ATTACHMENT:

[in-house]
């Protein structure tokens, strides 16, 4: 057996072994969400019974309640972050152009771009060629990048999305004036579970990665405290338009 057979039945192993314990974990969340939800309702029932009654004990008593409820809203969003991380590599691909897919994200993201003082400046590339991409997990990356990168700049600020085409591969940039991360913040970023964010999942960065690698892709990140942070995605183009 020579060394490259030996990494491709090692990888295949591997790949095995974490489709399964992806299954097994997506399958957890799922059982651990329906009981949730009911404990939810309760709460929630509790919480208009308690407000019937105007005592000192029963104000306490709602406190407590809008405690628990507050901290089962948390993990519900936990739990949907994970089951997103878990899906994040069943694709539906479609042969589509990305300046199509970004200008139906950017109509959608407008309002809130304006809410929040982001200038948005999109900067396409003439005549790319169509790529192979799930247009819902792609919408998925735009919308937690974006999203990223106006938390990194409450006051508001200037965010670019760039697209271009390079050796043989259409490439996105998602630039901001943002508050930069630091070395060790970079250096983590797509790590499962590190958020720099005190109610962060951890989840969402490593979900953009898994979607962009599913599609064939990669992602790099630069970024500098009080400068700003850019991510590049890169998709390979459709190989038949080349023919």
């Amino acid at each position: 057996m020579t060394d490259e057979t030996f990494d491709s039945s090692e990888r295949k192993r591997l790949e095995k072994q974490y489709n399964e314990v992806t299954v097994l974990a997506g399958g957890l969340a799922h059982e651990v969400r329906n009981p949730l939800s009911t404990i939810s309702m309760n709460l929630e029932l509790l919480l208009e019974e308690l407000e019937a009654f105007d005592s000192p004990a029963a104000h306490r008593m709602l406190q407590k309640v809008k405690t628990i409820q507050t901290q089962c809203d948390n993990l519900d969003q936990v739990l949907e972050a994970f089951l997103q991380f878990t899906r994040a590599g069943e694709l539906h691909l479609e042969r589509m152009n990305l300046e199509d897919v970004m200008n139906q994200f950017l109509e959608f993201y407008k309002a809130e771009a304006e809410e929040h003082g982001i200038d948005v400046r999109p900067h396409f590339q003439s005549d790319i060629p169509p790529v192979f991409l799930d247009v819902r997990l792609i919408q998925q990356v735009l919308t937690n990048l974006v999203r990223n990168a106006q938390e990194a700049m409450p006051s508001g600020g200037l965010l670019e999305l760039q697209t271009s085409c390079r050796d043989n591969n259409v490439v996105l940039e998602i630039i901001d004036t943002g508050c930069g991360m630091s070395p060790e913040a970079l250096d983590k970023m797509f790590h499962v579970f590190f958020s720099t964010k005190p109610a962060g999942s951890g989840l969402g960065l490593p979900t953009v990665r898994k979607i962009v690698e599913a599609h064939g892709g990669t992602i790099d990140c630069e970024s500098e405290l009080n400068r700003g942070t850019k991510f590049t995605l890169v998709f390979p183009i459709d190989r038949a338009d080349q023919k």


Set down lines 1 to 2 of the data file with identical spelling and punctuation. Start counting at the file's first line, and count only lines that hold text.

[in-house]
């Protein structure tokens, strides 16, 4: 057996072994969400019974309640972050152009771009060629990048999305004036579970990665405290338009 057979039945192993314990974990969340939800309702029932009654004990008593409820809203969003991380590599691909897919994200993201003082400046590339991409997990990356990168700049600020085409591969940039991360913040970023964010999942960065690698892709990140942070995605183009 020579060394490259030996990494491709090692990888295949591997790949095995974490489709399964992806299954097994997506399958957890799922059982651990329906009981949730009911404990939810309760709460929630509790919480208009308690407000019937105007005592000192029963104000306490709602406190407590809008405690628990507050901290089962948390993990519900936990739990949907994970089951997103878990899906994040069943694709539906479609042969589509990305300046199509970004200008139906950017109509959608407008309002809130304006809410929040982001200038948005999109900067396409003439005549790319169509790529192979799930247009819902792609919408998925735009919308937690974006999203990223106006938390990194409450006051508001200037965010670019760039697209271009390079050796043989259409490439996105998602630039901001943002508050930069630091070395060790970079250096983590797509790590499962590190958020720099005190109610962060951890989840969402490593979900953009898994979607962009599913599609064939990669992602790099630069970024500098009080400068700003850019991510590049890169998709390979459709190989038949080349023919």